and CCMVal-2 Data request 2008 as soon as CCMVal-2 mvoes to Phase 1

Steven Hardiman, Paul Kushner, Scott Osprey, Karen Smith
Investigating the link between Eurasian snow cover and stratospheric sudden warmings
We will investigate how anomalies in Eurasian snow cover lead to changes in planetary wave propagation that subsequently influence whether or not a stratospheric sudden warming will propagate into the troposphere. We will analyse how well this effect is captured in the CCMVal GCMs, and consider reasons why GCMs do / do not simulate it.
CCMVal-2 Data request 2008 Ongoing
Isla Simpson, Ted Shepherd Influence of SSTs on the variability and trends of the Southern hemisphere polar stratosphere CCMVal-2 simulations will be used to investigate to what extent the variability and trends of the Southern hemisphere polar stratosphere are influenced by sea surface temperatures (SSTs).  The ozone trends in the REF-B1 and REF-B2 simulations will be compared and if any differences are found there will be an attempt to relate this to differences in the SST forcing.  Furthermore, it will be investigated whether interannual variability in stratospheric dynamics and ozone is related to variability in the SSTs.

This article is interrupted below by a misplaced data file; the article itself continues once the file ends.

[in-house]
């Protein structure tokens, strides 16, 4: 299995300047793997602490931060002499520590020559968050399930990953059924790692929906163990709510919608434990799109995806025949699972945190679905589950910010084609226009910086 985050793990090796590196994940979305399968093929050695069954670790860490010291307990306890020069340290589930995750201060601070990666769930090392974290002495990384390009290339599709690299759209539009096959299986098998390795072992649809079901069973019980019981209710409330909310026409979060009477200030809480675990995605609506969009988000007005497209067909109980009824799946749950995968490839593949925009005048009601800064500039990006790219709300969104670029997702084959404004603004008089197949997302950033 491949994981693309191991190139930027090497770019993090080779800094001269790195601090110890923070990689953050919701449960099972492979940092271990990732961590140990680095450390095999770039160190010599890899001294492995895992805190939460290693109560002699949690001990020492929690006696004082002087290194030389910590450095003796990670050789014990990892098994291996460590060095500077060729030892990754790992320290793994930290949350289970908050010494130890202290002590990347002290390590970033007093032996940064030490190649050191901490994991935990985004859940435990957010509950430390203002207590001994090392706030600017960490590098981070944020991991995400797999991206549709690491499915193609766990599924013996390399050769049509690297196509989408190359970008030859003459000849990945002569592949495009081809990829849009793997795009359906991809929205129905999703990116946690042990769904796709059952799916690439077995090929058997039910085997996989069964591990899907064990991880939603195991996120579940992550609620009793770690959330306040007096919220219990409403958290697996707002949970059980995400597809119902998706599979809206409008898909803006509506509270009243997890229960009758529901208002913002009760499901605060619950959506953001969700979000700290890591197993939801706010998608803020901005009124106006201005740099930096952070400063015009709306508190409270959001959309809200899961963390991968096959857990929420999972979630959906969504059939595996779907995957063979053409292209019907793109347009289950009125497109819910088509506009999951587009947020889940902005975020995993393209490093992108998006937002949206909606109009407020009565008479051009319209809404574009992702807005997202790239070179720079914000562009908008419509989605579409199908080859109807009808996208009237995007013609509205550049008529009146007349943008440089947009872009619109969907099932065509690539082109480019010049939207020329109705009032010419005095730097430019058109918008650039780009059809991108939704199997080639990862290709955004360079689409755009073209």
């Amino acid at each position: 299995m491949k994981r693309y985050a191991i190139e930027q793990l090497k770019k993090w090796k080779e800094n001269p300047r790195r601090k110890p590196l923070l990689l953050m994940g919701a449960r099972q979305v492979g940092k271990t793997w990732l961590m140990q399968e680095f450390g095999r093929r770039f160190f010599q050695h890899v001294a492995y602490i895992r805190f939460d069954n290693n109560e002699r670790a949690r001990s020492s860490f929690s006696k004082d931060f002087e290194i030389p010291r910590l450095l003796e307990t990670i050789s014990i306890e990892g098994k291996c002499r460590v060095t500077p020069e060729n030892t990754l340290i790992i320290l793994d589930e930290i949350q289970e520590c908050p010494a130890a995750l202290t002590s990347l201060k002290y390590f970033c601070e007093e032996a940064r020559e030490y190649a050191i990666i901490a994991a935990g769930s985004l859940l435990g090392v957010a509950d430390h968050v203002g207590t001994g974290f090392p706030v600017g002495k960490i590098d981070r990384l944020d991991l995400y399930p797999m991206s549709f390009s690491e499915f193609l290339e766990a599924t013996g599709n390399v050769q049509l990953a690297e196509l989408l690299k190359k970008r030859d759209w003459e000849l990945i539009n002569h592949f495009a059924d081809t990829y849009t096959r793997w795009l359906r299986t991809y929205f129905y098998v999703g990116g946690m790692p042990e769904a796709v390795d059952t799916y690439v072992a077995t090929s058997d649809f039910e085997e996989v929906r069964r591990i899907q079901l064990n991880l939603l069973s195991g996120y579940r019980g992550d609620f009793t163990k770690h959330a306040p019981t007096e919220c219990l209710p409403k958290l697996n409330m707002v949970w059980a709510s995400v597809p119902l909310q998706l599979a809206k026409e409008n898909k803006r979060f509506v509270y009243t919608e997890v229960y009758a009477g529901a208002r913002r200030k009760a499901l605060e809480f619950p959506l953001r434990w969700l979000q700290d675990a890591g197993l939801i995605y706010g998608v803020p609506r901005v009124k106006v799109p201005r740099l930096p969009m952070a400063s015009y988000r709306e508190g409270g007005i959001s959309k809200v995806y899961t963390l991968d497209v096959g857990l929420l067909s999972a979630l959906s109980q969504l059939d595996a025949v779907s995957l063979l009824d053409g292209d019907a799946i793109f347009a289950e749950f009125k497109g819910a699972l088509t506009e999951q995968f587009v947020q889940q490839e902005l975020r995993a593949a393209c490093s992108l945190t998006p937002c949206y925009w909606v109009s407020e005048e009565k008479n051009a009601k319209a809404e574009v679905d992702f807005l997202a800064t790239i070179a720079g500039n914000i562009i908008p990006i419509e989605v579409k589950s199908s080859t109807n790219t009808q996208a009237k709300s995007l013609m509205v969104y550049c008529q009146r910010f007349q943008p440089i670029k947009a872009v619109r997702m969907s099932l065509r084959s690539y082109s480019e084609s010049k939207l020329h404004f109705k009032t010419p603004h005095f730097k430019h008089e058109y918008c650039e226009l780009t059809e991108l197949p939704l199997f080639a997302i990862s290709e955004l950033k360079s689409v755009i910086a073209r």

CCMVal-2 Data request 2008 Ongoing
Andrew Gettelman
Simulations of the evolution of the width of the tropical belt in Coupled Chemistry Climate Models (CCMs)

The width of the tropics will be examined in CCMs using a variety of different metrics of the general circulation and compared to observations. Changes to the structure of the Upper Troposphere and Lower Stratosphere (UTLS) in CCMs are examined to look at differences in how the tropopause and circulation, as well as clouds and precipitation are simulated to change.
CCMVal-2 Data request 2008 Ongoing
Eric Ray, Olaf Morganstern, Dan Smale, Eugene Rozanov, Michaela Hegglin, Gianni Pitari, Eva Mancini, Peter Braesicke, Neal Butchart, Steven Hardiman, Feng Li, Kiyotaka Shibata and David Plummer

Evidence for Stratospheric Circulation Changes Over the Past Three Decades From Multiple Measurement Sources